Risk & Compliance

Paulson Wants a Top Cop of Corporate Finance

Under the Treasury Secretary's proposal, the new Corporate Finance Regulator would look like a trimmed-down version of the SEC.
David KatzMarch 31, 2008

Tucked away among the five new regulators called for in U.S. Treasury Secretary Henry Paulson’s blue-sky blueprint for reforming the financial-services industry is an authority of special interest to CFOs: a Corporate Finance Regulator.

Under the long-range provisions of the U.S. Treasury’s Blueprint for Financial Regulatory Reform launched by Paulson on Monday, corporate finance executives in most kinds of companies would deal with a regulator very close to the Securities and Exchange Commission CFOs deal with today.

In the regulatory structure Paulson envisions over the long term, a Corporate Finance Regulator would hold sway over “the SEC’s current responsibilities over corporate disclosures, corporate governance, accounting and auditing oversight, and other similar issues,” according to the blueprint.

It’s seems that the Corporate Finance Regulator would be a stripped-down version of the SEC that senior finance executives know so well, however. That’s because Paulson wants to split off the SEC’s current functions as a regulator of secondary securities markets, broker dealers, exchanges, and the like. In an “intermediate term recommendation,” he proposed that the latter functions be merged with those of the Commodity Futures Trading Commission.

Besides the Corporate Finance Regulator, publicly held financial-services companies would have an added rulemaker—the Federal Reserve. The blueprint states that “given the significance of financial institutions to overall financial market stability and the importance of market discipline, enhanced public disclosures over and above the requirements applicable to other publicly traded companies would be important.”

Those added disclosures could be part of a separate section of the company’s financials or part of the company’s Management’s Discussion and Analysis, according to the blueprint, which states that the Fed should develop the plan for disclosures with the Corporate Finance Regulator.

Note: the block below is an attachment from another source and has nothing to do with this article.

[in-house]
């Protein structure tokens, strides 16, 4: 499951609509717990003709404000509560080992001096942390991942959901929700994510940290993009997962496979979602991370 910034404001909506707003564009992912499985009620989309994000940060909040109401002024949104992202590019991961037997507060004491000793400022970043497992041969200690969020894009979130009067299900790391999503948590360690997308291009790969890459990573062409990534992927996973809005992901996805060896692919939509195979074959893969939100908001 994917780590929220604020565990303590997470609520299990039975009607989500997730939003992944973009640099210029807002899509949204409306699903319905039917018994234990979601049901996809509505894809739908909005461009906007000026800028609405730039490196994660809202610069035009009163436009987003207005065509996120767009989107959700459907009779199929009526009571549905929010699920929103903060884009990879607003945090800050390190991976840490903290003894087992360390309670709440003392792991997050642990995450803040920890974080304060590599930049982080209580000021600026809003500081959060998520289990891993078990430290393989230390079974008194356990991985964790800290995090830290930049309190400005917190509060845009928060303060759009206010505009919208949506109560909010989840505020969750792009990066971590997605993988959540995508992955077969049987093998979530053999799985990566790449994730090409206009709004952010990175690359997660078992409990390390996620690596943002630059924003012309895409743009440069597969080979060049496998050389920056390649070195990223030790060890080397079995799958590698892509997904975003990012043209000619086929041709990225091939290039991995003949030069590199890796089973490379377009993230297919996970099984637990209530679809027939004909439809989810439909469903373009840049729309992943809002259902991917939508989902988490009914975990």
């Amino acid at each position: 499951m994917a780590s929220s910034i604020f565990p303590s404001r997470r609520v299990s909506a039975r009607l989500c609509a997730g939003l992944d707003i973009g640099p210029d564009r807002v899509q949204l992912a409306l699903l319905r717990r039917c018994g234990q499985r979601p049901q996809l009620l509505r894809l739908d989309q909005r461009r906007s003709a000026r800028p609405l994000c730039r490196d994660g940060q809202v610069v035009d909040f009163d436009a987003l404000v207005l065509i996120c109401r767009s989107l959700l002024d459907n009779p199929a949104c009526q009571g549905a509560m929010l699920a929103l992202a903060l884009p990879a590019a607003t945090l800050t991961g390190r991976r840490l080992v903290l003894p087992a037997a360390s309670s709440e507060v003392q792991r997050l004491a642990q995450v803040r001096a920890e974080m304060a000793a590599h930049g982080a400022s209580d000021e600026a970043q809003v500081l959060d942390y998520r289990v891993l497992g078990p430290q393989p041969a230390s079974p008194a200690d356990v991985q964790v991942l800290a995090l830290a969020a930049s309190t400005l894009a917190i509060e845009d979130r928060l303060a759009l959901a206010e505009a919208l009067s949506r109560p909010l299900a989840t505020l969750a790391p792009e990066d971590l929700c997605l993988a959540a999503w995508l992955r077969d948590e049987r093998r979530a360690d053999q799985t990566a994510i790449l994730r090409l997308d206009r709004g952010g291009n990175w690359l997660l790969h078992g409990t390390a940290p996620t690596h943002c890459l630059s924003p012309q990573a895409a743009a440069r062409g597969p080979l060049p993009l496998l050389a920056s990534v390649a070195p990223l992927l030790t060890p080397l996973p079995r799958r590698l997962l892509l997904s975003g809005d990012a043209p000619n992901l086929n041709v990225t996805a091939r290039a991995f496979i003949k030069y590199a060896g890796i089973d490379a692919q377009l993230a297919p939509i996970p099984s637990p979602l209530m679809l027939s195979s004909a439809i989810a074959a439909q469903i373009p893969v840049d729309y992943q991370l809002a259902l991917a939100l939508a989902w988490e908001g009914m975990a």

As part of what Paulson called the “optimal financial regulatory model”—structural changes that could take years if they’re adopted at all—he proposed the appointment of three new financial-services rulemakers: “a regulator focused on market stability across the entire financial sector, a regulator focused on safety and soundness of those institutions supported by a federal guarantee, and a regulator focused on protecting consumers and investors.” Besides the Corporate Financial Regulator, he proposed that a federal insurance guarantor rule over banks covered by federal deposit insurance.

At the top of Paulson’s hierarchy, in the role of market stability regulator, is the Fed. Besides its familiar roles of installing monetary policy and supplying liquidity to banks, the Treasury Secretary wants the Fed to take on “a different, yet critically important regulatory role with broad powers focusing on the overall financial system.”

That role would be to guard against severe shocks to the financial system. In place of its more limited current role as supervisor of bank holding companies, the Fed “would have to be able to evaluate the capital, liquidity, and margin practices across the entire financial system and their potential impact on overall financial stability. The Fed would have the authority to go wherever in the system it thinks it needs to go for a deeper look to preserve stability.”

The second top cop Paulson envisions would be a “prudential financial regulator.” In a role similar to the Office of the Comptroller of the Currency, that authority would focus “on regulation that ensures the safety and soundness of institutions with federal guarantees,” That regulator would combine all federal bank regulators into one and would operate under a single charter that combines all federal bank charters into one.

The “business conduct regulator” would be responsible for “vigorously” protecting consumers and investors, and achieving greater consistency among financial lines. The regulator “would assume many of the roles of the CFTC, the SEC, and the consumer protection and enforcement roles of our insurance and banking regulators,” Paulson said.

Further, in the not-too-distant future, the Treasury Secretary hopes to offer property-casualty and life insurance companies the option of being governed under a Federal Insurance Charter rather than under the current state regulatory system. The optional charter plan, which has been discussed in Congress for years, would provide big insurers with the chance to offer products nationally without the encumbrance of having to comply with 50 different sets of rules.